holes in the plates. A membrane under study was clamped between the
two silicone rubber gaskets placed in the recessed borders in the
plates. The plates .were then clamped together with four stainless
steel nuts and bolts. The diffusion cell when assembled formed a V
shaped device and held 150 ml. of solution in each of the tubes. The
area of the membrane available for the diffusion was 7.55 cm.2
Beakers.--A 200 ml. or 400 ml. Pyrex beaker was used with
each steady state diffusion cell. A plastic cover was fabricated for
each beaker from a disposable polyethylene Petri dish. The rim of the
Petri dish was sawed off at one position to accommodate the beak of the
beaker. A hole, 1/2" in diameter, was burned into the center of the
cover with a hot glass rod. Another hole of the same size was made
in the cover about 1" away from the center.
Durrum 12-Channel Dial-A-Pump.--This pump (Durrum Instrument
Corporation, 925, E. Meadow Drive, Palo Alto, California) was used for
pumping a solution from a reservoir into the diffusion cell and back.
The pumped fluids entered the pumping unit by way of plug-in flexible
plastic tubing, received their pumping action by a flat pressure pate
vertically cycling against a series of independently, adjustable backing
blocks, and emerged by way of another plug-in connection similar to
input. The resilient pumping tubes used were amber latex surgical
tubing (Rubber Latex Products, Inc., Cuyaholga Falls, Ohio) 5/1"" o.d.
x 3/16" i.d. Each channel used two pieces of vinyl :;L.ng (Becton,
Dickinson and Company, Rutherford, N. J.) 3/16" o.d. x 1/16" i.d.
One piece of the tubing carried the solution from a container through
the plug-in connection into the pumping tube. The exit was connected
via a plug-in connection to another piece of tubing that delivered the
solution from the pumping tube to its destination.
Stirring device.--A thermostated shaker bath (American Instru-
ment Company, Silver Spring, Maryland and Eberbach Corporation, Ann
Arbor, Michigan) shook the beakers and agitated the solutions in the
beakersbesides keeping the temperature of the solutions in the diffu-
sion cell assembly constant within 0.50. The shaking rate of the
ban was 108 strokes per minute with each stroke traveling a distance
of 1 1/2".
Two other stirring devices tried were Mag-Jet stirrers
(Will Scientific, Atlanta, Georgia, Catalog # 25212) and nitrogen
bubbling. The Mag-Jet stirrer kept underneath a beaker was operated
by water pressure and rotated a magnetic stirring rod in the beaker
and another magnetic stirring rod in the diffusion cell kept in the
beaker. The speed of the Mag-Jet stirrer decreased slowly to zero in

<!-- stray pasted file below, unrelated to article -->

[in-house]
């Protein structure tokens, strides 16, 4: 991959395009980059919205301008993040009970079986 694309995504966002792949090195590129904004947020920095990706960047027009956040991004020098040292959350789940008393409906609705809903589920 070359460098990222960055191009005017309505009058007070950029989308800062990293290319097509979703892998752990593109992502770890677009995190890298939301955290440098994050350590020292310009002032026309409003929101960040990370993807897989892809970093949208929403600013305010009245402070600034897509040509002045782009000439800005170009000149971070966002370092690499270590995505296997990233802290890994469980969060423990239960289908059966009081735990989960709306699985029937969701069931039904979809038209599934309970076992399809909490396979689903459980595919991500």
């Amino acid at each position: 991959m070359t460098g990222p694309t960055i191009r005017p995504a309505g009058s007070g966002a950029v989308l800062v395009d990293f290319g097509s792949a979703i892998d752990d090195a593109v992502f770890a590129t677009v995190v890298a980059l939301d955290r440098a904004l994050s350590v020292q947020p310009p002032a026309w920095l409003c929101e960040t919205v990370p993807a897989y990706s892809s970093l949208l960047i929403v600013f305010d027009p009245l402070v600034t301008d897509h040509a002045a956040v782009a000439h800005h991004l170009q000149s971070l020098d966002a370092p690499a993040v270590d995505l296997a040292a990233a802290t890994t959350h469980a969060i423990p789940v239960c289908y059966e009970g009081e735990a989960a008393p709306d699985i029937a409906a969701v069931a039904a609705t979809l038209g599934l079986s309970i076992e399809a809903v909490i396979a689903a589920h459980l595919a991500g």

5 to 6 hours probably due to deposition of salts in the small clearance
between the rotor and its metal casing.
Nitrogen under pressure was bubbled through the solutions in
the diffusion cell and the beaker, using narrow bore glass tubing.
It was observed that the solutions were stirred only at the spot of
the bubbling. The bubbling of the gas was, therefore, not useful for
stirring a large volume of the solution in the beaker. Also the
bubbling of the gas over a long period of time through the solution
caused evaporation of the solution. The volume of the solution in the
beaker was ai .'s cri-icai because the amount of drug diffusing through
the membrane was calculated from the concentration and the volume of
the beaker solution. When the solution used in the diffusion cell
was a saturated solution, the bubbling of the gas was used as a
stirring device. The volume of the solution in the diffusion cell
was not critical and the evaporation of the saturated solution did
not in any way affect the concentration of the drug in the solution.
The small volume of the saturated solution in the cell could there-
fore be well agitated by nitrogen gas bubbling method.
The Durrum 12-Channel Dial-A-Pump pumped the solution of a
drug in and out of the steady state diffusion cell and was observed
to be a good method of agitating the solution in the diffusion cell
(see Fig. 5). The drug solution from a reservoir was pumped into
the cell through one channel at the rate of 25-30 ml. per minute.
The end of the delivery tube from this channel reached the diametric
center of the horizontal portion of the glass T joint of the assembled
diffusion cell. Another tube carried the solution from the cell to
the channel which pumped the solution at the rate of 35-40 ml. per
minute. The end of the tube carrying the solution from the cell to
the pumping tube, was adjusted in the stem of the cell at the level
of the solution in the beaker. Since the channel carrying the solution
out of the cell pumped the solution at a rate faster than the other
channel pumping the solution into the cell, the level of the solution
in the cell was maintained at the level of the solution in the beaker.
The pulsating action of the pump kept the solution in the cell well
agitated besides renewing its contents every few minutes because of
the high turnover of the solution. The thermostated shaker bath held
the diffusion assembly rigidly in a metal rack fixed to the shaker
tray and agitated the solution in the beaker maintaining the tempera-
ture of the solutions constant.
The solutions in the arms of the quasi-steady state diffusion
cell were agitated by the thermostated shaker bath in which the cell
was wired to the shaker tray.
Saturated solutions of barbituric acid derivatives in pH 4.7
acetate buffer (p = 0.1) were prepared at 50.00. These solutions were
then allowed to cool to 25.00 in the thermostated shaker bath and to
equilibrate at that temperature for 48 hours in presence of excess
solids. Similarly saturated solutions of aminoalkylphenones were
prepared in pH 6.8 phosphate buffer (4 = 0.3) at 50.0 and equilibrated
to 37.50 in the thermostated shaker bath. The saturated solutions of
4'-aminopropiophenone in pH 6.8 phosphate buffer containing 0, 10, 20,